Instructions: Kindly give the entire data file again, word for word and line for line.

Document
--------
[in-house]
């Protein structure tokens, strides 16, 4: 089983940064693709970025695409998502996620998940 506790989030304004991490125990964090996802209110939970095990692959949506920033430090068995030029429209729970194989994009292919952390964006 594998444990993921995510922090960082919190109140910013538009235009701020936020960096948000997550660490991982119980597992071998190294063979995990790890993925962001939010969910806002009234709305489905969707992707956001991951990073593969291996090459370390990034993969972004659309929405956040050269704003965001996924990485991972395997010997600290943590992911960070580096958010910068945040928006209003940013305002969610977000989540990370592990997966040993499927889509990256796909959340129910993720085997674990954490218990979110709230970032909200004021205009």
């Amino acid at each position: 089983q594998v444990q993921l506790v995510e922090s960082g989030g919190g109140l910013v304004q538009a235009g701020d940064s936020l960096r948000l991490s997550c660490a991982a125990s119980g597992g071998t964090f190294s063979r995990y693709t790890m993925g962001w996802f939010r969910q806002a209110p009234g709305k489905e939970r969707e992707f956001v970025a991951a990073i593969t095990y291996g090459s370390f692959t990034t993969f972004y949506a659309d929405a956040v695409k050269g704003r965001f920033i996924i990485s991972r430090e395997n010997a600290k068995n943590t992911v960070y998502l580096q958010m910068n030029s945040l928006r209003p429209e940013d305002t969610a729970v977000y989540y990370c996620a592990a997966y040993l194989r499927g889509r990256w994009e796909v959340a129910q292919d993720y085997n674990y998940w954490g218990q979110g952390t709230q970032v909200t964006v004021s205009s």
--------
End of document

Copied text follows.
[in-house]
């Protein structure tokens, strides 16, 4: 089983940064693709970025695409998502996620998940 506790989030304004991490125990964090996802209110939970095990692959949506920033430090068995030029429209729970194989994009292919952390964006 594998444990993921995510922090960082919190109140910013538009235009701020936020960096948000997550660490991982119980597992071998190294063979995990790890993925962001939010969910806002009234709305489905969707992707956001991951990073593969291996090459370390990034993969972004659309929405956040050269704003965001996924990485991972395997010997600290943590992911960070580096958010910068945040928006209003940013305002969610977000989540990370592990997966040993499927889509990256796909959340129910993720085997674990954490218990979110709230970032909200004021205009």
């Amino acid at each position: 089983q594998v444990q993921l506790v995510e922090s960082g989030g919190g109140l910013v304004q538009a235009g701020d940064s936020l960096r948000l991490s997550c660490a991982a125990s119980g597992g071998t964090f190294s063979r995990y693709t790890m993925g962001w996802f939010r969910q806002a209110p009234g709305k489905e939970r969707e992707f956001v970025a991951a990073i593969t095990y291996g090459s370390f692959t990034t993969f972004y949506a659309d929405a956040v695409k050269g704003r965001f920033i996924i990485s991972r430090e395997n010997a600290k068995n943590t992911v960070y998502l580096q958010m910068n030029s945040l928006r209003p429209e940013d305002t969610a729970v977000y989540y990370c996620a592990a997966y040993l194989r499927g889509r990256w994009e796909v959340a129910q292919d993720y085997n674990y998940w954490g218990q979110g952390t709230q970032v909200t964006v004021s205009s």